Law in Popular Culture
The Producers of ‘Dog the Bounty Hunter’ Film Brooklyn Public Defenders at Work
Posted Sep 10, 2012 12:49 PM CST
By Debra Cassens Weiss
A new documentary special by the producers of Dog the Bounty Hunter offers a behind-the-scenes look at the public defenders working for Brooklyn’s Legal Aid Society.
The special, Criminal Defense: And Justice for All, was scheduled to air in two half-hour episodes beginning Tuesday at 10 p.m. Eastern Time on the National Geographic Channel. Filmed over a span of three weeks, the shows offer a day-in-the-life look at several lawyers as they defend their clients.
The show’s executive producer, David Houts of Hybrid Films, says most television programs focusing on criminal justice are based on the police or prosecution point of view. “The idea of having access to the work of public defenders is something that has almost never been shown before to the public,” he tells the ABA Journal in an interview.
Law-and-order policies get lots of public debate, he points out. Now viewers will get “an opportunity to see how the policies that are talked about in the abstract and in the public square affect individual people’s lives.”
The two episodes were filmed as a pilot and have the potential to become a series.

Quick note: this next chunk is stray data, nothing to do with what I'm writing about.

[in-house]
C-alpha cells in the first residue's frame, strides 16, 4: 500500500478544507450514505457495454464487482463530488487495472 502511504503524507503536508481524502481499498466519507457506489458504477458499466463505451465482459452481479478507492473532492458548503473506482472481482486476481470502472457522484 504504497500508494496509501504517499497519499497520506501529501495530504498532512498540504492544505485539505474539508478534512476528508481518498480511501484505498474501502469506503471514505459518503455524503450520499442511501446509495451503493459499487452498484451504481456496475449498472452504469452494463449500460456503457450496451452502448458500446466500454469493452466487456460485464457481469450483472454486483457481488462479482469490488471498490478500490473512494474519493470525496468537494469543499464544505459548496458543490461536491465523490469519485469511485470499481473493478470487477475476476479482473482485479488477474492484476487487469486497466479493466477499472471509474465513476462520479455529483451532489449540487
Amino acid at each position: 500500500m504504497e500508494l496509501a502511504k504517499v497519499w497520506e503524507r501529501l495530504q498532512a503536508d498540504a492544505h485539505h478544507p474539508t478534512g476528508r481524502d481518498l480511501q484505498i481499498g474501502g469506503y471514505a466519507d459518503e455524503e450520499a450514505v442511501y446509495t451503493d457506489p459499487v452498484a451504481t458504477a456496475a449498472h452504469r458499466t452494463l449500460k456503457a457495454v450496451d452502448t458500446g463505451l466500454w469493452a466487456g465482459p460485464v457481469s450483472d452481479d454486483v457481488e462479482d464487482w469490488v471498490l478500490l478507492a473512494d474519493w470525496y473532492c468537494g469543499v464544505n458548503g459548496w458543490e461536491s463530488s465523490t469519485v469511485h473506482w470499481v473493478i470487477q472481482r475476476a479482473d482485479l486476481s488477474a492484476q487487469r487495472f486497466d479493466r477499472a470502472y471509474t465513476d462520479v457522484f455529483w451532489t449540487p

One video clip from the program follows a lawyer from the PD’s office, Adam Heyman, as he investigates a police claim that officers saw his client put a gun in a bag while on a second-floor fire escape. Heyman hoists himself onto a hanging ladder and climbs onto the fire escape to demonstrate that police on the ground could not have seen the suspect do anything.
Co-executive producers Jayson Haedrich and Daniel Holton-Roth developed the idea for the documentary after meeting Heyman socially. Haedrich tells the ABA Journal he met lots of “talented charismatic attorneys” who would be interesting on film. Those who made the cut, however, happened to have interesting cases during the three-week filming period.
“These stories are very much kind of slivers of a complicated story of what it is to be a public defender,” Haedrich says. “The premise isn’t to tell a definite story in any individual episode. … These are just kind of moments in time.”
See a video preview, Checking the Evidence, here: